Some companies have chosen to make their COVID-19 Preparedness Plan a separate document, while others have just incorporated these new activities into their existing Haz Com plan. Either way is fine as long as you can demonstrate that you are following the applicable OSHA guidance and Executive Orders.
What we are doing, in essence, is looking at COVID-19 as a new hazard introduced into the workplace that can cause death or serious injury. We should treat Covid-19 just like we would any other occupational hazard, and use OSHA’s COVID-19 guidance to help measure the risk posed by certain workstations, sick employees and visitors. Then we determine the steps the employer needs to take to eliminate or reduce this new hazard. These are considered reasonable steps in assessing and abating a hazard. Let’s do a Deeper Dive into What this would look like:
As we know, OSHA requires that employers provide a safe working environment, one that is free from recognized hazards that can cause death or serious physical harm. Enforcement is done using the General Duty Clause and other applicable and specific regulations. We typically create a safe workplace by conducting hazard assessments and then developing engineering solutions and procedures on how to abate the hazards and protect employees and people who visit the facility.
If we simply treat COVID-19 as a new serious hazard in the workplace, then the OSHA requirements that we need to consider come into focus. These include hazard assessment, safe work practices and hierarchy of controls (engineering and PPE). We can then prepare a COVID-19 Preparedness and Response Plan with the recommendations in OSHA’s COVID-19 Preparedness Guide (OSHA 3990). Here are the recommended steps:
We also need to consider Executive Orders that provide insight on required best practices. These best practices fall into five categories:
If it Wasn’t Written Down, Then it Didn’t Happen
This last step is very important. Document everything you do. Remember, the old OSHA adage still applies. “If it is not written down, then it didn’t happen.” In addition to your plan, document and maintain training records, entry screening results and the steps taken to isolate a confirmed or suspected case of COVID-19, and appropriate notifications to the health department and others. Having appropriate documentation that describes the actions planned and actions taken because of an exposure will be especially important when employees complain to OSHA or an agency conducts an inquiry at your facility. You will need to be able to demonstrate how you provided a place of employment free from recognized hazards, including COVID-19. And you will do that using your written hazard assessment, policies and procedures, engineering controls and required PPE.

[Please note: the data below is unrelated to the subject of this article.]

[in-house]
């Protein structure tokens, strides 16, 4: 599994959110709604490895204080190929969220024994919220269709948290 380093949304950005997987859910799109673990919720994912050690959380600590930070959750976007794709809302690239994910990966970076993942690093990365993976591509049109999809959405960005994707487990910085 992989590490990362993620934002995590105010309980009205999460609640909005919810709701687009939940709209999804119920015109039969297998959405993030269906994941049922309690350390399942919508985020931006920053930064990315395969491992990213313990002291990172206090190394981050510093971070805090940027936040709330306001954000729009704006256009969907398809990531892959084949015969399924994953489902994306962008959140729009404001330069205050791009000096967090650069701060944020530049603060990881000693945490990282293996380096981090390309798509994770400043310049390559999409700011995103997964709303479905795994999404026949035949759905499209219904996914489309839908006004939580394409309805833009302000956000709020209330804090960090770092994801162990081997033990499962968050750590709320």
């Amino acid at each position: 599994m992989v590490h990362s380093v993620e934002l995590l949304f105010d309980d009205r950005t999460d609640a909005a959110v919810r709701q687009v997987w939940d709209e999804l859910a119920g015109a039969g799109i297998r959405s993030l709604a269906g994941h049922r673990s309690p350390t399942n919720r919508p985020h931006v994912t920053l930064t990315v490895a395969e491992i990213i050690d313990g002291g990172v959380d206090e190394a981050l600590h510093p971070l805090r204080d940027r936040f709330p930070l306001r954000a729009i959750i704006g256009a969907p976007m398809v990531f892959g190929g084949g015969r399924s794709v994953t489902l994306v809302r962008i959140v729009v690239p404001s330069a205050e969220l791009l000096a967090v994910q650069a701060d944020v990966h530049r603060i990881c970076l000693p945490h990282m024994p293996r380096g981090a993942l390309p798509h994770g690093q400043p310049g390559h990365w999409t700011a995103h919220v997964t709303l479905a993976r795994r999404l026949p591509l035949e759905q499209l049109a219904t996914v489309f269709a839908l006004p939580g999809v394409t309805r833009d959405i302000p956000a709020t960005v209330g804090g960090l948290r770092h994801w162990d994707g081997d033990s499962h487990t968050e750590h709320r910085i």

Litigation related to COVID-19 injuries, fatalities and human resource issues is an emerging legal market, so it is extremely important that you have a plan and document everything the company has done to provide a safe work environment. Together they will demonstrate the company’s good-faith efforts taken to deal with the new hazard and be useful in resolving compliance or legal disputes when they arise.
Lastly, as restrictions are loosened and we begin to reopen, remember not to get sucked into the free-for-all of not worrying about COVID-19 prevention. Many states are currently re-imposing restrictions after seeing spikes in COVID cases as a result of people not being careful enough. We don’t want to invite this behavior into our businesses. We don’t want to contribute to the infection rate, so it will be important to re-emphasize with employees that they need to stay vigilant at home and at play to prevent the spread of infection to family, friends and co-workers.
Here are some links to useful information and guidance that will help you navigate COVID-19 as you re-open.